At the end of last year, Colliers released a detailed report on the state of America’s retail real estate (click for PDF), including market-by-market data and predictions for the growth and evolution of the sector. Naturally, a great deal of the study looks at the relationship between brick-and-mortar and online retail, and how the latter will influence the market for traditional retail properties. Colliers includes a list of estimated store openings, organized by company, for retailers with the highest number of openings in 2013.
Here are a few of the stores–all restaurants of one kind or another–expected to open new locations this year:
- Buffalo Wild Wings (105)
- Chipotle (165-180)
- Dunkin’ Donuts (330-360)
- McDonald’s (220)
- Qdoba (70-85)
- Panera (115-125)
- Starbucks (300)
- Pizza Hut (150)
All of these numbers are Colliers’ estimates. And yes, Yum! brands’ (NYSE: YUM) Pizza Hut does indeed have 150 potential openings for the year. These brands, along with dollar stores and drug stores, are among North America’s fastest-growing retailers. This, I suspect, tells us a lot about where the retail real estate sector is headed.
Like office real estate, retail has seen an enormous amount of change as a result of new technology. Workers’ increased mobility–via laptops, tablets, and Wi-Fi–has drastically diminished office real estate demand in most major markets, since companies tend to require less office space. Likewise, the speed, convenience, and lower overhead of e-commerce has made many retailers obsolete. Both sectors, and their real estate, have been forced to adapt.
One solution for the retail sector is the idea of filling large shopping center vacancies with outpatient medical centers. This solution makes a lot of sense, since Amazon.com’s online emergency room is still in beta (hard to cure disease remotely, although I suppose you could get a medical textbook for your Kindle).
Ultimately, whether we’re talking about community shopping centers or power centers (maybe even, to some extent, malls), operators must reevaluate what constitutes an “anchor” store. These days, it may not be a Best Buy, Barnes & Noble, or Sears. Restaurants–whether fast food or casual dining–may soon gain greater prominence among retail operators.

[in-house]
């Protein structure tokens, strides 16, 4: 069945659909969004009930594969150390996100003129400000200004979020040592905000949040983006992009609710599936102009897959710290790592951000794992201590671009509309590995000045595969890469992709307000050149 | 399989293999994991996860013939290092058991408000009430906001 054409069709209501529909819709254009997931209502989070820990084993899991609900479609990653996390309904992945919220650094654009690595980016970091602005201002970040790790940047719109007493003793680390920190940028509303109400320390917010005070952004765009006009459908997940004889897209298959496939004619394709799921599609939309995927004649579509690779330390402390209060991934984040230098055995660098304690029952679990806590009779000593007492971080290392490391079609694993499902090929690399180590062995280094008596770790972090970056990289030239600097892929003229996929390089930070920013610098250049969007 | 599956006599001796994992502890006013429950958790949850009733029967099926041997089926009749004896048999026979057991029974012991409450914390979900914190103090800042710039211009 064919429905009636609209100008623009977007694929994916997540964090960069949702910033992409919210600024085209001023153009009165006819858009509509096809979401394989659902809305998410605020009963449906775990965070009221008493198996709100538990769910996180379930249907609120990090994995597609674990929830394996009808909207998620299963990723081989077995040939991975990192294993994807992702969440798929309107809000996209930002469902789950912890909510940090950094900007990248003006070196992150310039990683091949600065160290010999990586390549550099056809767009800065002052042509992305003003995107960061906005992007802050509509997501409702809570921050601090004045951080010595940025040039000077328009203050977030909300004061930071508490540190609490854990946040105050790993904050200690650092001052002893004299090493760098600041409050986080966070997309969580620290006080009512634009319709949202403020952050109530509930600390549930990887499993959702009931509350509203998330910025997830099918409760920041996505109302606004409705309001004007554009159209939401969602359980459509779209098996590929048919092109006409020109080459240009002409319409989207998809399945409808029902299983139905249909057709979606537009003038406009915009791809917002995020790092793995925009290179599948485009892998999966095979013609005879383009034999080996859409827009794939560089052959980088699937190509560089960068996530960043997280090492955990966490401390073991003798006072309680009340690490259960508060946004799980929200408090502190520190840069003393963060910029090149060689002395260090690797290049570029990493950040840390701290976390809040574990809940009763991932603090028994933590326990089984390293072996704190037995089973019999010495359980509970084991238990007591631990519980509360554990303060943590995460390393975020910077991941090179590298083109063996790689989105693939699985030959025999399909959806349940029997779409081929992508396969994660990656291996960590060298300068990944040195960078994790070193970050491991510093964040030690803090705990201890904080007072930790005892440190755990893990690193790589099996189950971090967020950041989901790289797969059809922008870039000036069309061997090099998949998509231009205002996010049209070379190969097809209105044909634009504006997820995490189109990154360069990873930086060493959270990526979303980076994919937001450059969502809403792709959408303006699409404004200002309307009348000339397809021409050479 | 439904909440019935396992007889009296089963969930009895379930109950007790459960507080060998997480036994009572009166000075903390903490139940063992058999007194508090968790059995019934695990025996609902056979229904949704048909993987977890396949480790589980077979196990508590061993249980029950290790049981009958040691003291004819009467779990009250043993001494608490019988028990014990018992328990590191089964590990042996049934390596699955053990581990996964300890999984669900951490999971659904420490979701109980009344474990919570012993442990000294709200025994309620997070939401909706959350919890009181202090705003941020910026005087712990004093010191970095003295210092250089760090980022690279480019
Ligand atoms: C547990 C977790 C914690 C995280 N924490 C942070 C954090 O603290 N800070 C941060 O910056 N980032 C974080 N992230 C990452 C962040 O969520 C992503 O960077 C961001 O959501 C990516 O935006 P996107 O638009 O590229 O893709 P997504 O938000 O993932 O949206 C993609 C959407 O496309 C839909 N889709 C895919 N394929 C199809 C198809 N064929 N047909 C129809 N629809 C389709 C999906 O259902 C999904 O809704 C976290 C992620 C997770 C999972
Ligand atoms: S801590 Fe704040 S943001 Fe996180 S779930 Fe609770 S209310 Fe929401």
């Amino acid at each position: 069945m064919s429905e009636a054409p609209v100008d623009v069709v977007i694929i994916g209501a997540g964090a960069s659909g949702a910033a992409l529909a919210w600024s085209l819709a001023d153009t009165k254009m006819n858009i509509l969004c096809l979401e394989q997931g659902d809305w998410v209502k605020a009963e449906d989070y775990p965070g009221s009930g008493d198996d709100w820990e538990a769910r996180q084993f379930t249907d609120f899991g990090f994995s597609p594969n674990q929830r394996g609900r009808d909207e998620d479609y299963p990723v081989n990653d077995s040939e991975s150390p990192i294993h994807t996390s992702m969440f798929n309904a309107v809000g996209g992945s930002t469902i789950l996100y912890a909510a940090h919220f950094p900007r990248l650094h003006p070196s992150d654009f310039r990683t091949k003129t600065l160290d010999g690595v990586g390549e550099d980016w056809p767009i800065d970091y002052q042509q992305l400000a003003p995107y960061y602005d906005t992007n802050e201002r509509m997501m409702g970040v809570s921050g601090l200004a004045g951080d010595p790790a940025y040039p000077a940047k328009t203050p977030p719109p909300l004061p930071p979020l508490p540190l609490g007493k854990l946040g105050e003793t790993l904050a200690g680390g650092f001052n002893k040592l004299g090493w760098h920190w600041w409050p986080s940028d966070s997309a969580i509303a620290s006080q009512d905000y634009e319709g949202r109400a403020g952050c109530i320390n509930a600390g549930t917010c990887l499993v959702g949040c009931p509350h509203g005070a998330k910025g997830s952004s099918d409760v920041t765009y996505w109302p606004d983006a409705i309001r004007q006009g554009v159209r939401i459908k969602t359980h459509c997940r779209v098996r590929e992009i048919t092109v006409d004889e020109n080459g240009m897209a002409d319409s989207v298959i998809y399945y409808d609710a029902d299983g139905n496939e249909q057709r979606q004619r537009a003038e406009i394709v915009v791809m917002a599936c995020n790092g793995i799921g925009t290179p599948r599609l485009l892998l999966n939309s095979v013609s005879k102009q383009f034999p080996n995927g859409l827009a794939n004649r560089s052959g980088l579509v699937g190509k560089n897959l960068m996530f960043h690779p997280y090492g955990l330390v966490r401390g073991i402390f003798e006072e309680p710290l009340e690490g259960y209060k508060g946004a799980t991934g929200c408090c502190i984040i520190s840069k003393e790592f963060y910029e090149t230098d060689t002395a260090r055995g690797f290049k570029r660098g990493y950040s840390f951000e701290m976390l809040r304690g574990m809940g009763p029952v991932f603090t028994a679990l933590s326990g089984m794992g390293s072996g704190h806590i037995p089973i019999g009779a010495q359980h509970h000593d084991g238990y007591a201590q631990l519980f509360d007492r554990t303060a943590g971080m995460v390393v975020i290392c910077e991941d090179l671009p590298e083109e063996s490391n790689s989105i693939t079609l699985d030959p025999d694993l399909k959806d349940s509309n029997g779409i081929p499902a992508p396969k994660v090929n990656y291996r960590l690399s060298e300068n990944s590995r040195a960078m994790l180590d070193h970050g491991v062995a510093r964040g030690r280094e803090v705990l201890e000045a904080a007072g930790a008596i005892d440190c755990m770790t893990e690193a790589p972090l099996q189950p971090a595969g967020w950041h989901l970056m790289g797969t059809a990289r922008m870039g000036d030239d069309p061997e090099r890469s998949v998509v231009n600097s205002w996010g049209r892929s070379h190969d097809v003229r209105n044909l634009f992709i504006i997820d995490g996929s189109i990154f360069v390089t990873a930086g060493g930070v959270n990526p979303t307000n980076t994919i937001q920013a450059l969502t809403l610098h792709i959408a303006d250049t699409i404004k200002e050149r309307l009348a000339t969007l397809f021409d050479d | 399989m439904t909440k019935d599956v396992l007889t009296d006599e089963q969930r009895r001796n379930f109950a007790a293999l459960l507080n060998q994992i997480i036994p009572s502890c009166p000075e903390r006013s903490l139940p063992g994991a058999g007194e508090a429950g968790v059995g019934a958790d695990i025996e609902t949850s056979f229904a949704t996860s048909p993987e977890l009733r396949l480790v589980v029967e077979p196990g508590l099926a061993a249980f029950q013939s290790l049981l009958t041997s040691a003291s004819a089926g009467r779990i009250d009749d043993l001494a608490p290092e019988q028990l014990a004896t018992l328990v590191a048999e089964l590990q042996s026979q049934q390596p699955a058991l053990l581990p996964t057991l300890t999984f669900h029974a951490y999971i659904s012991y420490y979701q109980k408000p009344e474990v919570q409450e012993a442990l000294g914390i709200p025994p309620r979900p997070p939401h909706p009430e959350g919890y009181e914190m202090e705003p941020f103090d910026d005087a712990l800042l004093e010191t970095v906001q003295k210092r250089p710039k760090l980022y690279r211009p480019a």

Consider In-N-Out Burger. If you haven’t heard of it, you’re not from the West Coast.
The restaurant chain was founded in California in the ’40s and has slowly but steadily expanded to markets throughout California and the Southwest. The chain is incredibly popular and, according to a Bloomberg article, extremely efficient. The family-owned business has made headlines for a number of reasons, including the wealth of its 30-year-old president, Lynsi Torres, as well as the chain’s subtler-than-Chick-fil-A Christianity (e.g. check out the Bible verse printed on the bottom of one of their cups). Bloomberg estimates the company’s value is about $1.1 billion.
Consider the popularity of shopping centers’ pad sites. These small, outlying stores are desirable for their roadside visibility and convenience (they’re ideal for both restaurants and bank branches). Still, they exist as something of an afterthought compared to the rest of the shopping center. Strangely, these businesses sometimes offer the most stability of any of the property’s tenants, and might serve as the best anchors of all. As a general rule, restaurants aren’t going anywhere. People need to eat.
The problem with this suggestion, I concede, is the volume of retail inventory already waiting to be leased. Since stores like In-N-Out Burger or one of those Taco Bell/Pizza Hut/KFC/Red Lobster hybrids tend to require a drive through (I was joking about the Red Lobster part), it would be difficult to put fast food anywhere but in a free-standing building, pad site or otherwise.
I can’t think of a convenient solution to this problem. Still, it’s worth looking to the restaurant industry as an increasingly essential component of retail real estate. Granted, a Starbucks or Subway won’t offer nearly as much leasing income as a Best Buy. For retail, a smaller footprint is becoming the new normal.
Even so, as retail investors and operators struggle to do “more with less”–in terms of space demands–it’s worth remembering that even small tenants can bring in large crowds. This can help attract larger tenants.